LF: Did you find either of the main romances compelling? I almost felt that Kyunghwan simply resembled freedom to Haemi, versus somebody whom she actually loved; if they’d run away together I don’t think they would’ve been happy either. Their relationship was seen as romantic in a way that really didn’t work for me, especially – as Melanie pointed out – by the second half of the novel; sometimes the narrative cast them as thwarted, tragic lovers, other times it truly saw the one-sided nature of their obsessive love, which couldn’t survive a communication breakdown or the weight of their pride. As for Jisoo, there were moments of levity and happiness between him and Haemi, but oftentimes the sour weight of their failed expectations bogged the relationship down into ugly moments of abuse; the ease of security blanching out the wildness between them. How about everyone else?
SD: The thing that struck me most was the fact that Haemi really had no good choices in the romance department. Both Jisoo and Kyunghwan pursued her in different ways, but it never felt like either of them appreciated her for the person she truly was. Instead, they each built up an idea of her in their minds and they each fell in love with who they thought she was. Of course, marriage isn’t always sunshine and roses, and I appreciated the realistic spin the author put on Haemi’s marriage to Jisoo.
MB: I’m not convinced this book actually has a romance. There are relationships, sure, but I never felt like Haemi actually loved either Jisoo or Kyunghwan. Jisoo was security, Kyunghwan was freedom. I’m pretty sure Haemi would have been a disaster either way.
LF: an excellent point can be made that what Haemi is really looking for during the whole novel is freedom – that this is her true love, and what she ultimately surrenders to at the novel’s end.
LF: Did you like the general style of the novel? Did you find the storytelling to be smooth? Or did you find some of the twists too abrupt?
SD: I found the novel very readable. As I said above, the subject matter was sometimes rough, but the storytelling felt smooth to me.
MB: Same here. I particularly like how we moved forward in time, in chunks that make sense when looking at someone’s life. And the division of the chapters between the different characters gives us parallel views of some things, while opening up other parts of the story, like Solee’s view of Kyunghwan’s visit later in the story.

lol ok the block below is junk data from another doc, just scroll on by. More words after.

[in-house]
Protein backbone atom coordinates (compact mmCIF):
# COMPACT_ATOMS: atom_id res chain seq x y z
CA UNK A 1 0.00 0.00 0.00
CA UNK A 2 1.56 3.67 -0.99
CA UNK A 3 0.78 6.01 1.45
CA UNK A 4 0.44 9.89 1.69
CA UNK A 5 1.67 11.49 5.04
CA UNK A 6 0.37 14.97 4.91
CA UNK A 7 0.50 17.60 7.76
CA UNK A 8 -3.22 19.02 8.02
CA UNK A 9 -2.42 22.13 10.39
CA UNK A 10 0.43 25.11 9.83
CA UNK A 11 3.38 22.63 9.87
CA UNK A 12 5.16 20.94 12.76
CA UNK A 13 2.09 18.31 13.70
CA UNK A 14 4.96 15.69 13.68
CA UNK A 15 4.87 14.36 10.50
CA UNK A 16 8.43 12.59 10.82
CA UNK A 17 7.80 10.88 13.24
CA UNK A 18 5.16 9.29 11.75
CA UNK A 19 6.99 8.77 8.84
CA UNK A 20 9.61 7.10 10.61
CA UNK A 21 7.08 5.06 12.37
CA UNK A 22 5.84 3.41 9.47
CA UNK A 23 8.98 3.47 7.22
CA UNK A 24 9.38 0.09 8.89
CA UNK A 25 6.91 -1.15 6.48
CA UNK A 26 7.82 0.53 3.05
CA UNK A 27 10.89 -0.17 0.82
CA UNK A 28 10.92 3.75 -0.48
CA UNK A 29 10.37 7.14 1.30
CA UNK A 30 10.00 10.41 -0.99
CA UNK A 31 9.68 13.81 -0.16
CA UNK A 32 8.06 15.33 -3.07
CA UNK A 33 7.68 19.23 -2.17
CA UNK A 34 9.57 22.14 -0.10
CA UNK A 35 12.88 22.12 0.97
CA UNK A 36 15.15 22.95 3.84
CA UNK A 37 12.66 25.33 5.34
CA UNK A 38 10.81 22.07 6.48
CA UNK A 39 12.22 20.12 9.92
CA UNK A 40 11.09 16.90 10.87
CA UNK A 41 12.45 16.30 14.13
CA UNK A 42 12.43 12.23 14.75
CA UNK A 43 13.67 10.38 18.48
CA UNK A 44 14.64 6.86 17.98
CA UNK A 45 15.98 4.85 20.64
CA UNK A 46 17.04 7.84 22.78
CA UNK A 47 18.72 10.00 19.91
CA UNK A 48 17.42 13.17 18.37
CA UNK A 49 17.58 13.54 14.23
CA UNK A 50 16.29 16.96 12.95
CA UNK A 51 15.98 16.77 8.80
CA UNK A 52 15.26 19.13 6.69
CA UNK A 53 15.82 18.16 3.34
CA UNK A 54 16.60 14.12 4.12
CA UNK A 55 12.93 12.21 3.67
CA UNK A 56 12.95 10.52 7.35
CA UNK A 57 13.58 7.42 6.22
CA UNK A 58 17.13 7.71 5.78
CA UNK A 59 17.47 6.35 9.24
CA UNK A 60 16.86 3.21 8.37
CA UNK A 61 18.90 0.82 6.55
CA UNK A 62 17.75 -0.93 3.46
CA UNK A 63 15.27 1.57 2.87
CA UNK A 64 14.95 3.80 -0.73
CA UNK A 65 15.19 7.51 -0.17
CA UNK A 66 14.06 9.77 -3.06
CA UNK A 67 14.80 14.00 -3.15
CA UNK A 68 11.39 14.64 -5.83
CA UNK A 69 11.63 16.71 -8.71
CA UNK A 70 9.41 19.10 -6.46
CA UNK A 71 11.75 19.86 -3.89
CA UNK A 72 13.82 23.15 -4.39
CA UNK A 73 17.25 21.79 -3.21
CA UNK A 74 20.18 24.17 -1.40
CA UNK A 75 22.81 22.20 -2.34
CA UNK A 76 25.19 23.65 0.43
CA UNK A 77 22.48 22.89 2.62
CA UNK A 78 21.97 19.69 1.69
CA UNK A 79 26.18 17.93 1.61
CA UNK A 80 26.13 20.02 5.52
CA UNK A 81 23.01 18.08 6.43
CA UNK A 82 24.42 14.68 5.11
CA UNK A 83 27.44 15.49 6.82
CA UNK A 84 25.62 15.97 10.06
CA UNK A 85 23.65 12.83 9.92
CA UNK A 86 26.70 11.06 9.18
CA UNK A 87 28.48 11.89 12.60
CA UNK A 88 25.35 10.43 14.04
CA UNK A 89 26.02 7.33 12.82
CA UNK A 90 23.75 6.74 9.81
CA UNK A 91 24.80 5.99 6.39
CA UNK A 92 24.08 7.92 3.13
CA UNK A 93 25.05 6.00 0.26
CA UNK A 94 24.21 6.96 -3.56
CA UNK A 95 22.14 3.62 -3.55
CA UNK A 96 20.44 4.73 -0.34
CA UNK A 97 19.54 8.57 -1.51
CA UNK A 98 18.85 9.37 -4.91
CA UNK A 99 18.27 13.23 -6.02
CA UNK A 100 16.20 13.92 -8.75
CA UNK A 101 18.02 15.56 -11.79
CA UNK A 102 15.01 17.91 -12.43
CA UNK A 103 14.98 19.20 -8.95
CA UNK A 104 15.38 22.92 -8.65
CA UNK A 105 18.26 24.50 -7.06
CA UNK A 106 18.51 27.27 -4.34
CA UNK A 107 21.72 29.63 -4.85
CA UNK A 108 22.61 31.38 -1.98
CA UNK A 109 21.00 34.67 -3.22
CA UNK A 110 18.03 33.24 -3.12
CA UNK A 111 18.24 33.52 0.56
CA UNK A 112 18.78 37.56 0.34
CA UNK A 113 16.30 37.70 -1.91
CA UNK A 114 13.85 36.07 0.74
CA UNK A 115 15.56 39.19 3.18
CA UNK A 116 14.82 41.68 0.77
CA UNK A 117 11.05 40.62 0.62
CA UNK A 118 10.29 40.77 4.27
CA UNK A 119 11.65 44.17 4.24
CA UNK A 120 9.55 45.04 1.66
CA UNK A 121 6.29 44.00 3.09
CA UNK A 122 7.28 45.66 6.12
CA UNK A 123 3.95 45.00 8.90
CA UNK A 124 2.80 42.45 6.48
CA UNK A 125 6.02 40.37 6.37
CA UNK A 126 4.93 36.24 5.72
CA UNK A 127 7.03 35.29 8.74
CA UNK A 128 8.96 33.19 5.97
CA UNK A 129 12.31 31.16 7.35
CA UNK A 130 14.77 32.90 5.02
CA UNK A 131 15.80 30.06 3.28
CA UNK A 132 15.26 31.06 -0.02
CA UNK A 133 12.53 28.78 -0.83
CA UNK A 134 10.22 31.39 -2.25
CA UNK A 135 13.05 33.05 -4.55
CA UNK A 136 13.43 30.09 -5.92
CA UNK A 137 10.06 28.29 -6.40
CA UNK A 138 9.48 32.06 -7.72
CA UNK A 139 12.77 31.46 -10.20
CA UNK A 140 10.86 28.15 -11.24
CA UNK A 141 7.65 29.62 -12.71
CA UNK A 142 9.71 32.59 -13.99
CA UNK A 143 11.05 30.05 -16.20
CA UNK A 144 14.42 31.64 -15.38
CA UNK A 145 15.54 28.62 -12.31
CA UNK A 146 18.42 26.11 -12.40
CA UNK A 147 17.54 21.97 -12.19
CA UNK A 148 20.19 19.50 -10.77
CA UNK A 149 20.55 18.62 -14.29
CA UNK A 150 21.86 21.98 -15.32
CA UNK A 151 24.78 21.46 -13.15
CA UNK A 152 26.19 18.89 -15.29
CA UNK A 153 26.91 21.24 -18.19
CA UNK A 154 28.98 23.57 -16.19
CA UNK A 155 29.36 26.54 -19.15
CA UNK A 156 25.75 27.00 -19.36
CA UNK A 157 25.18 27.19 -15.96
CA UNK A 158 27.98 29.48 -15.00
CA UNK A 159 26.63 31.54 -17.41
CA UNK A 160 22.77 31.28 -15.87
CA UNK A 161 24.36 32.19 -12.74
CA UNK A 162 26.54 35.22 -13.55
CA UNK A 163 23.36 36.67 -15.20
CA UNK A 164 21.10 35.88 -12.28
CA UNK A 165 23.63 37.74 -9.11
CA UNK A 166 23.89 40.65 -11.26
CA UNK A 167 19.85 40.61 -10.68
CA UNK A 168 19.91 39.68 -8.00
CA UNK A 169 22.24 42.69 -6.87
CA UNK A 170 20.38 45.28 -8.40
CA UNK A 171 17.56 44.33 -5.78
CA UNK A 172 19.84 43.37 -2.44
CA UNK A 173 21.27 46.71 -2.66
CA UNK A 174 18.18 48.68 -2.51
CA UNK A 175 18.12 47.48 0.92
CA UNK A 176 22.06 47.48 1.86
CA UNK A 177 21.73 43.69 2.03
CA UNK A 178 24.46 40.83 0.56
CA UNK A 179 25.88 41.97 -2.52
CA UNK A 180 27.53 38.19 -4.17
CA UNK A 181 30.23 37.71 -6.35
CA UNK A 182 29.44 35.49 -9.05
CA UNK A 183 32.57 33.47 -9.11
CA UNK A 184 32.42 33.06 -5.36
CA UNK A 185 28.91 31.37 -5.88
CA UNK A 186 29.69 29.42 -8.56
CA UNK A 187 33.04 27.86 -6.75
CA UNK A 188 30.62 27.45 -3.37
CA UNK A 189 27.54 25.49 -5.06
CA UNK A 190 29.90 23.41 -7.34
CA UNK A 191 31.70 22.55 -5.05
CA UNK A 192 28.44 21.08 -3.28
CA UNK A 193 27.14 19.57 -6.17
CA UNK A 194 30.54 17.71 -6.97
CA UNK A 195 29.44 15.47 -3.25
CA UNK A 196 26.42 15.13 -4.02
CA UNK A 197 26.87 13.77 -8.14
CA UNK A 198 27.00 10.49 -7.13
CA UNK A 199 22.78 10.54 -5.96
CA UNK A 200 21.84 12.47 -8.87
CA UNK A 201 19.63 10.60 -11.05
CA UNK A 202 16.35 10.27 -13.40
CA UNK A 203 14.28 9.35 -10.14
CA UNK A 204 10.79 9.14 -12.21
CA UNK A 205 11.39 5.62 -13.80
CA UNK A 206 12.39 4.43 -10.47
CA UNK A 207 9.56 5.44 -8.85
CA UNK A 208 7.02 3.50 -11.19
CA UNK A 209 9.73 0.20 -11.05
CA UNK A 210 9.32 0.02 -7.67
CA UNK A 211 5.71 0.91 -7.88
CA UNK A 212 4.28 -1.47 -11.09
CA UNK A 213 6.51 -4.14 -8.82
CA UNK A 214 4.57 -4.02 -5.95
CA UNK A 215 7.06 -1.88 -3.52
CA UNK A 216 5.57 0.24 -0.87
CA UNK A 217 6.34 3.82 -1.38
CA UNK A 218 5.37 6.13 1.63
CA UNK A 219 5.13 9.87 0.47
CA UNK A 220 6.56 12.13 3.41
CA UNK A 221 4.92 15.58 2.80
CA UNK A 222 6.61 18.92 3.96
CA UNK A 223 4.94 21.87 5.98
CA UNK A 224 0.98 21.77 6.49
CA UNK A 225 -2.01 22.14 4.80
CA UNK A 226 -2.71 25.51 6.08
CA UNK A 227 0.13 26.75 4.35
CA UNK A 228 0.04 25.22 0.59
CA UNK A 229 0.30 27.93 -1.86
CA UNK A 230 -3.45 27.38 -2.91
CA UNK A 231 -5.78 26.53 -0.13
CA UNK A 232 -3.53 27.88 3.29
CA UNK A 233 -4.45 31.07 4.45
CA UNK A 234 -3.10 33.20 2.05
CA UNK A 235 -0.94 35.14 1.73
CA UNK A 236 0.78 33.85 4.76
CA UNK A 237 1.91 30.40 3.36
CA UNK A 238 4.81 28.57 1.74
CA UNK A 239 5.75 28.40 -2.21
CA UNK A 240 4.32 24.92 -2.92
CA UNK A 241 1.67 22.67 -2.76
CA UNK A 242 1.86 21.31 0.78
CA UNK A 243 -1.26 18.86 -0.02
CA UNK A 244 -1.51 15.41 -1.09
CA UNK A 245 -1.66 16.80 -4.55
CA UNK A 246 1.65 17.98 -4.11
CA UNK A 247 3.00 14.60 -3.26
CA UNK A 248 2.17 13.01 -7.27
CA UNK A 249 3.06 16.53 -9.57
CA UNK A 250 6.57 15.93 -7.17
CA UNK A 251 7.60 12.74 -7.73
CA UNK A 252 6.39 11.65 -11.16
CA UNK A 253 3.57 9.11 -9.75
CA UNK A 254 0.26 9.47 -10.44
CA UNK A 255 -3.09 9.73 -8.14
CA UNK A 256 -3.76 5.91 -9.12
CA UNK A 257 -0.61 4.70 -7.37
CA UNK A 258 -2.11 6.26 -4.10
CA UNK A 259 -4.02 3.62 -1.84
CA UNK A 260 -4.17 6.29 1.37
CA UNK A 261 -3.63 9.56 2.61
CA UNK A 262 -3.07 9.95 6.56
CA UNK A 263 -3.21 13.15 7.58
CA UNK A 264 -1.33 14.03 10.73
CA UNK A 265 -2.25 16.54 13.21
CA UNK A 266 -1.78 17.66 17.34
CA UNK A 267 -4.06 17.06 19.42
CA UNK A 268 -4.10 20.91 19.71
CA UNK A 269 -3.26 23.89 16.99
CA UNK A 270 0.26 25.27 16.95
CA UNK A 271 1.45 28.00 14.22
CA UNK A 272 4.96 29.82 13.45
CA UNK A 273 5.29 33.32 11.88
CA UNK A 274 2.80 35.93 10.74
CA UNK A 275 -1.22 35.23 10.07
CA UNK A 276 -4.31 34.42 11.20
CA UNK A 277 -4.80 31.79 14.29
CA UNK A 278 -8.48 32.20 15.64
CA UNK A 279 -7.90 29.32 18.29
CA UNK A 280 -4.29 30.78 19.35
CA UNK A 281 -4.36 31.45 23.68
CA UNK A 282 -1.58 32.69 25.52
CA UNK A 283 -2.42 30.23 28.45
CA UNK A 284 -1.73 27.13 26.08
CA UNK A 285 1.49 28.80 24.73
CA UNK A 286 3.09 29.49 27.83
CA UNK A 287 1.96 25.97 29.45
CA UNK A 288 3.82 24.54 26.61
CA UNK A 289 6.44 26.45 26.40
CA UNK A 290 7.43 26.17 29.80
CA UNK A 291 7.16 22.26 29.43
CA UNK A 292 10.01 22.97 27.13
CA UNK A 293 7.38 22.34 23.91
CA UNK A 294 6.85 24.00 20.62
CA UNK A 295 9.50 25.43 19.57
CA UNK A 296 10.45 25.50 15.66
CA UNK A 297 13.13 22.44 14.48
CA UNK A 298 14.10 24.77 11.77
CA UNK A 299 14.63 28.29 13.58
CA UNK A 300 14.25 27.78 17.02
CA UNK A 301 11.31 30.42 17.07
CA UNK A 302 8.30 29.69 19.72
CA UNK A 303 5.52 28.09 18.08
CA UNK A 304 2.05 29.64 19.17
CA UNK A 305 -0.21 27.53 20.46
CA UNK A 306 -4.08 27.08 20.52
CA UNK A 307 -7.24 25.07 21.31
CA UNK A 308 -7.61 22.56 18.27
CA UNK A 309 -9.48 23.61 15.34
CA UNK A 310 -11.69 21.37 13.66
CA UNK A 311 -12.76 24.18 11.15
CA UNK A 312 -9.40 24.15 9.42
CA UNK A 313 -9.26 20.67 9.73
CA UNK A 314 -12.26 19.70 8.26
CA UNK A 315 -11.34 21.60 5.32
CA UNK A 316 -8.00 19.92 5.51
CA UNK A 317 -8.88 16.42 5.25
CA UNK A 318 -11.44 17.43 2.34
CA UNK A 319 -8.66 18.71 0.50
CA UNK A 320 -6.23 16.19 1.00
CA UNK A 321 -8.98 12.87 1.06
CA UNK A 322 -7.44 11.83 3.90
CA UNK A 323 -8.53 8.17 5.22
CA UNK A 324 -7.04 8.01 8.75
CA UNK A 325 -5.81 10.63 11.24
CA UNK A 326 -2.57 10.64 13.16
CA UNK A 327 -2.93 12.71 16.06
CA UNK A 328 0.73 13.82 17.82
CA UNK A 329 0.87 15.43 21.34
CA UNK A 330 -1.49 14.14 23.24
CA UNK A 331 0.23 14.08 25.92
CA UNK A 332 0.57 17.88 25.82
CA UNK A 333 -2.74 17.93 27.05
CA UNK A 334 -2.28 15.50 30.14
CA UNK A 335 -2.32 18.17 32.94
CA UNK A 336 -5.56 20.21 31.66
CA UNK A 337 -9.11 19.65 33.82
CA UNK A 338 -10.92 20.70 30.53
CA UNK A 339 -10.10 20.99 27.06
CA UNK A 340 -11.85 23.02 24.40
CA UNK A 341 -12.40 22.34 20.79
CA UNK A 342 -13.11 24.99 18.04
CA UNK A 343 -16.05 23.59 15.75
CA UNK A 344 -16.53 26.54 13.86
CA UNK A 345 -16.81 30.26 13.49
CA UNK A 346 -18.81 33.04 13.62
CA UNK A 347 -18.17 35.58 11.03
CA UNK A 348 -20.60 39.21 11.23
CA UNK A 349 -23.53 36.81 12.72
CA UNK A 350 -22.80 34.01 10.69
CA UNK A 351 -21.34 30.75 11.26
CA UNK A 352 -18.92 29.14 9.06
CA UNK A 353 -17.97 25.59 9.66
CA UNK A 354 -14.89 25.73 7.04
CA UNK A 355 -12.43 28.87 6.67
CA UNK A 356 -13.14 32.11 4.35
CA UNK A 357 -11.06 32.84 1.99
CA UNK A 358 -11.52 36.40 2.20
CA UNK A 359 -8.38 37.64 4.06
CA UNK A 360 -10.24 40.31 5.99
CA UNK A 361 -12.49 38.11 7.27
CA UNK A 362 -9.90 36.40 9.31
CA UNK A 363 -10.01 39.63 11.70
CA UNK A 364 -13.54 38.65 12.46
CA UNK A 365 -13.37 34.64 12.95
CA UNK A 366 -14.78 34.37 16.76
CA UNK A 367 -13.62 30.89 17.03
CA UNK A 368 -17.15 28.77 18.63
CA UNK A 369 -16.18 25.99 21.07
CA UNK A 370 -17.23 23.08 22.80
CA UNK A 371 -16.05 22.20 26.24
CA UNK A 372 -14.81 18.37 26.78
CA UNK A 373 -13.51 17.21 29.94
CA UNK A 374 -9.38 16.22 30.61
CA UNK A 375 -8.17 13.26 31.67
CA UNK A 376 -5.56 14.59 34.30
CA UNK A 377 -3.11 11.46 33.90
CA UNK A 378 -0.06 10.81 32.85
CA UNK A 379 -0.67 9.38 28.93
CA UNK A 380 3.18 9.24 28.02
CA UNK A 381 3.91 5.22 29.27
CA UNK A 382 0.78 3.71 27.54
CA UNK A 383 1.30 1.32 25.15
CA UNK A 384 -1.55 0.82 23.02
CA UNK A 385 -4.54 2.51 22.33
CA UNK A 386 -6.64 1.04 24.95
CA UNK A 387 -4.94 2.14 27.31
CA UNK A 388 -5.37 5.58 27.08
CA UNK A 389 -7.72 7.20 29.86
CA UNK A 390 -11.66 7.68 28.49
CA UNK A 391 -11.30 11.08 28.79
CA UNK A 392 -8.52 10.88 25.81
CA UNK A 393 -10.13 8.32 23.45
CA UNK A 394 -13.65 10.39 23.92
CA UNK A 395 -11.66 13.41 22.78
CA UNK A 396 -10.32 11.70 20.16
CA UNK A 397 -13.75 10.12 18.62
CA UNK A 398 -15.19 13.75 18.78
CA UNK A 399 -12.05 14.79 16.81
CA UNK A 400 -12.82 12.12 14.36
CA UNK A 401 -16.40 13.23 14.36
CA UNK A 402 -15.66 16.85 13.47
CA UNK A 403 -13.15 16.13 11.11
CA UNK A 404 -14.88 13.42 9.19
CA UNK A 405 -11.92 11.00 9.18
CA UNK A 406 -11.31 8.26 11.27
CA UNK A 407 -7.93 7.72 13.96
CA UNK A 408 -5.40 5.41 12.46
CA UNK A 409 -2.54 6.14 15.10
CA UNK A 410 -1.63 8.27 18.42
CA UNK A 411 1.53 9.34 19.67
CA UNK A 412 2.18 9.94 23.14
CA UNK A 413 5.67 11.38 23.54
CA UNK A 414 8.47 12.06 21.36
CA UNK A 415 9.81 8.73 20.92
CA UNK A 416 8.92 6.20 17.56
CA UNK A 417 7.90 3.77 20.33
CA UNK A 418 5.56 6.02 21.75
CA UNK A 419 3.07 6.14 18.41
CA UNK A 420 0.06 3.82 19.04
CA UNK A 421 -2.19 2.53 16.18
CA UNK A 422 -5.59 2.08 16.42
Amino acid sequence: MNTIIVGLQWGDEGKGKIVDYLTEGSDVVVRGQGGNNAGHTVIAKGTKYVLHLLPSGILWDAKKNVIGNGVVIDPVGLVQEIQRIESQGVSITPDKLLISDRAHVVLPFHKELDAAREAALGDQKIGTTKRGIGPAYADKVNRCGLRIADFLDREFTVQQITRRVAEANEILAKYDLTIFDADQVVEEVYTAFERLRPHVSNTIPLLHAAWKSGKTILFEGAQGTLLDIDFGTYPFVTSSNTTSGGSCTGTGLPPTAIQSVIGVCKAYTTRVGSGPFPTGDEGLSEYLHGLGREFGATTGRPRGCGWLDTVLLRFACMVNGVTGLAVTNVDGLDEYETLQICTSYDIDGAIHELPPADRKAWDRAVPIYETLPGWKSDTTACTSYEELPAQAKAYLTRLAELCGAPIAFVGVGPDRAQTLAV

LF: What did you think of our tastes of Hyunki and Solee? I loved how spirited both of them were.
SD: Solee’s chapters were some of my favorite parts of the story. I loved her intelligence and spunk. I was saddened by her relationship with her mother, but I also understood the reasons why it was that way. As for Hyunki, I really liked him as a child, but my feelings changed as he grew up. I found him to be quite selfish as an adult, and I mourned the loss of his boyish charm.
MB: Hyunki was a perfect foil for Haemi – I don’t think either of them loved anyone other than Hyunki.
LF: I’m giving the book a B+ overall; a very compelling story, solid character studies, well-researched and beautifully done, but the weight of the narrative and the frustratingly inconsistent when it comes to certain elements. How about you?
SD: I’d give it a B+ as well. It’s not the kind of book one can comfortably blow through in one sitting. Instead, I found myself digesting it in smaller portions. It left me with a lot to think about, the mark of a great book in my opinion.
MB: I’m giving it a B. It’s definitely a character study, a compelling story, and definitely a voice I haven’t read before. I wish I’d liked the characters more as people, but I was pretty fascinated by their stories.
Buy it at: Amazon/Barnes & Noble/iBooks/Kobo